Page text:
Wednesday, November 28, 2012

Who's Your (Science) Rock Star?

After I posted earlier on Joe Perry's bare-chested R.S.o.S. adventures, an interesting discussion crept up on Twitter. Let's say you had a scientific charity approach you for a lab photo shoot. Who would you want to invite? Chemjobber has already weighed in here. Personally, I trend towards more eclectic acts, so I'd be inclined towards TMBG (they did write a song about nuclear fusion, after all...).

So, readers, who would you like? More 'arena rockers' like Bon Jovi or KISS? Perhaps a socially-conscious musician like Bono? Classical, perhaps? (I think Yo-Yo Ma would look great in goggles). Or maybe someone more modern, like or Lady Gaga?

Voice your choice in the comments. Thanks!

Rock Star PPE

I'm not usually up-to-date on the latest GQ, but something caught my eye as I thumbed through the December issue: Joe Perry, lead guitarist of a lab coat.

Apparently, Mr. Perry donates his time to a charity - Rock Stars of Science - sponsored by clothier Geoffrey Beene. Along with other artists, they sponsor cancer research at Memorial Sloan-Kettering Cancer Center. The grantees, naturally labeled "Rock Docs," have received substantial funds via this venture: G.B.'s website claims $126 million since 2006!

Joe Perry tours Sloan-Kettering
(That jewelry begs to get caught in an overhead stirrer)
While the fan in me says "Awesome," the safety-conscious chemist cries out: where's Mr. Perry's PPE? No goggles? No gloves? No hair ties? To risk sounding prudish, bare chests and chemicals don't exactly mix. Sure, it's a posed photo-op, but hey - when a VIP visits a building site or machine shop, they force him into glasses and construction helmets, right?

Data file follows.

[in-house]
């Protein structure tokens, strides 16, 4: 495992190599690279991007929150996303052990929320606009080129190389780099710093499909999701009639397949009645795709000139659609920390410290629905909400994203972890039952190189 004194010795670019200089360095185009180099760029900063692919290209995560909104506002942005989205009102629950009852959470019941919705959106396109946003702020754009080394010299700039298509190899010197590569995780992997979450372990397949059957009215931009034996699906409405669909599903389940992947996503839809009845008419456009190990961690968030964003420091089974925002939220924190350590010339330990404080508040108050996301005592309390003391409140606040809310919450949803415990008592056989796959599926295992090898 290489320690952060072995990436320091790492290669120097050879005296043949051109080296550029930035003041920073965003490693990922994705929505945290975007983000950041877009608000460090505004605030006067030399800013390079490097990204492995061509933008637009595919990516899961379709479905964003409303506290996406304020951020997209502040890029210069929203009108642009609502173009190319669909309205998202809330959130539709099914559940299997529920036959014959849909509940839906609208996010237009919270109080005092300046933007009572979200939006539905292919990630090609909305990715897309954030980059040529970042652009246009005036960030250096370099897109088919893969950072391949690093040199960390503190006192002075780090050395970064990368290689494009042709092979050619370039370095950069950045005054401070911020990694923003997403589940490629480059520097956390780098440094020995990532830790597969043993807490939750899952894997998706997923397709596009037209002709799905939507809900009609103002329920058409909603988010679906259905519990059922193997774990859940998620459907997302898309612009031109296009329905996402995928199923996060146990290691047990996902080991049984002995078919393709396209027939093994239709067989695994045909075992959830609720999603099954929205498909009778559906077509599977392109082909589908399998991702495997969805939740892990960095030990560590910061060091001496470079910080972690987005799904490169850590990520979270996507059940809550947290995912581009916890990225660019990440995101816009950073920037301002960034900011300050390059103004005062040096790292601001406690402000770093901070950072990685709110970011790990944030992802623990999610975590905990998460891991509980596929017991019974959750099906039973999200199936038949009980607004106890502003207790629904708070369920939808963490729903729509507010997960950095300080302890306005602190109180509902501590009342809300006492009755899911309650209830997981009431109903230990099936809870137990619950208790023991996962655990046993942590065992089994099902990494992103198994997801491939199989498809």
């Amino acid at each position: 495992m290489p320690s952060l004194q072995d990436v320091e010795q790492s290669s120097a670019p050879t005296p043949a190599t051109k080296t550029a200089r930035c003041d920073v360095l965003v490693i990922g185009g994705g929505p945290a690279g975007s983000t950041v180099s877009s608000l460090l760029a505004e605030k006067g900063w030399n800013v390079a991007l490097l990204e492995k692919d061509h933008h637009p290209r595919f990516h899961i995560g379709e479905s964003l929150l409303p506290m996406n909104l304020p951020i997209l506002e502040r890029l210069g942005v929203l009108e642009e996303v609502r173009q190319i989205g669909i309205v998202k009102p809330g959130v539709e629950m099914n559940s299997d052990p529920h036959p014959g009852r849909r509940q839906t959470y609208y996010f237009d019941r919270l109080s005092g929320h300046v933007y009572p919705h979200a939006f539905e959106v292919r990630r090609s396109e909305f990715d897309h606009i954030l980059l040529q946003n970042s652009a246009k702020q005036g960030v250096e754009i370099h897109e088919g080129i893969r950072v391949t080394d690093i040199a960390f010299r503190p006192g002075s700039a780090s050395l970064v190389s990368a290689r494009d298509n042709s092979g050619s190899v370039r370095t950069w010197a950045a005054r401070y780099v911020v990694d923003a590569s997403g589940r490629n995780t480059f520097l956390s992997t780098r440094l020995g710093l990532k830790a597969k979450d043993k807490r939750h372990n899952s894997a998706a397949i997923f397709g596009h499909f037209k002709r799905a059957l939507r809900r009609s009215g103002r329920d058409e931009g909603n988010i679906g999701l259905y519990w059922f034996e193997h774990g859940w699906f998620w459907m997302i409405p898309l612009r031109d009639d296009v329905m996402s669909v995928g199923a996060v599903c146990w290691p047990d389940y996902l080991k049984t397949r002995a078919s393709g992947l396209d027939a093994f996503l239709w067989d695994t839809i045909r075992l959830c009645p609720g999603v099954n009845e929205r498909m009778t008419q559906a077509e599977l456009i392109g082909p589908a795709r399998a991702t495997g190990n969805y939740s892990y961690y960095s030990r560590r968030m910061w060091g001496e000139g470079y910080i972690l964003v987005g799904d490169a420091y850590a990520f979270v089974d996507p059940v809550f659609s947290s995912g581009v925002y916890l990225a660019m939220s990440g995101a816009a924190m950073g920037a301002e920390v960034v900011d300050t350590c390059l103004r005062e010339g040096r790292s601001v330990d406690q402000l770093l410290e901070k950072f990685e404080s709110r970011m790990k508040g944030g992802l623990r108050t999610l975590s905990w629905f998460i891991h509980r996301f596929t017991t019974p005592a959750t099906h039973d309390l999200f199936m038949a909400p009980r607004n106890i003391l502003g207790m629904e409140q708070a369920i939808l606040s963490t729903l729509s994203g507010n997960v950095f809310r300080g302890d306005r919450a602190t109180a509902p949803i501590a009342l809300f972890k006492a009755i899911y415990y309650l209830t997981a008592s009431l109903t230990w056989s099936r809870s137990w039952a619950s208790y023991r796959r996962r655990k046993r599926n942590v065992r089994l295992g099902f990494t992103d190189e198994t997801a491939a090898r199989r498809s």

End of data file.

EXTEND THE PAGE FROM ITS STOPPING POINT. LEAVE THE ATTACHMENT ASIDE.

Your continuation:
Well, I suppose it's for a good cause, and if the idea of guitar gods getting involved with basic cancer research gets the general public excited, I'm all for it.

*Update: Apparently CENtral Science blogged this all the way back in 2009.

Friday, November 23, 2012

Don't You Want a 3-D Model of Meth?

Respectfully stolen from E.P.
I know I do! But that's not the only reason I'm donating $25 to Prof. Ethan Perlstein's Crowdsourcing Discovery project. In the States, today usually marks the start of the fevered Christmas shopping season - 'Black Friday' - so if you can afford to drop $200 on a laptop, or $500 on a flat screen TV...why not $25 to support science?

I know the arguments:

"Others will give, so I don't need to"
"I don't like the idea of supporting research into illegal drugs"
"So little money ($25K) can't possibly make a dent into real science"
"I already give to other charities"

OK, I hear you, but let me try to convince you. When's the last time you spent $25 on a single purchase? I'd guess that you bought an article of clothing, maybe some DVDs, or perhaps a lunch out? So...why not science? This money goes directly to research. No middlemen, no agencies, just scientists, equipment, and radioactive amphetamines!

What's not to like?
Christmas Cactus, Nov. 2012

Take the long view: As scientific funding becomes tighter for early-career academics and Fellows alike, this funding mechanism will play an ever-increasing role in supporting risk-takers and entrepreneurs. Look at the winners thus far on Indiegogo, Kickstarter, or RocketHub. Watches? Albums? Clothes? I say it could just as easily be Microscopes, Cells, and Chemicals.

Just in case your thumb locks up from excessive scrolling, I've pasted the project link here one more time. And I'll give Ethan's group the final word:

"Short-term rewards: the thrill of discovery, for us and for you.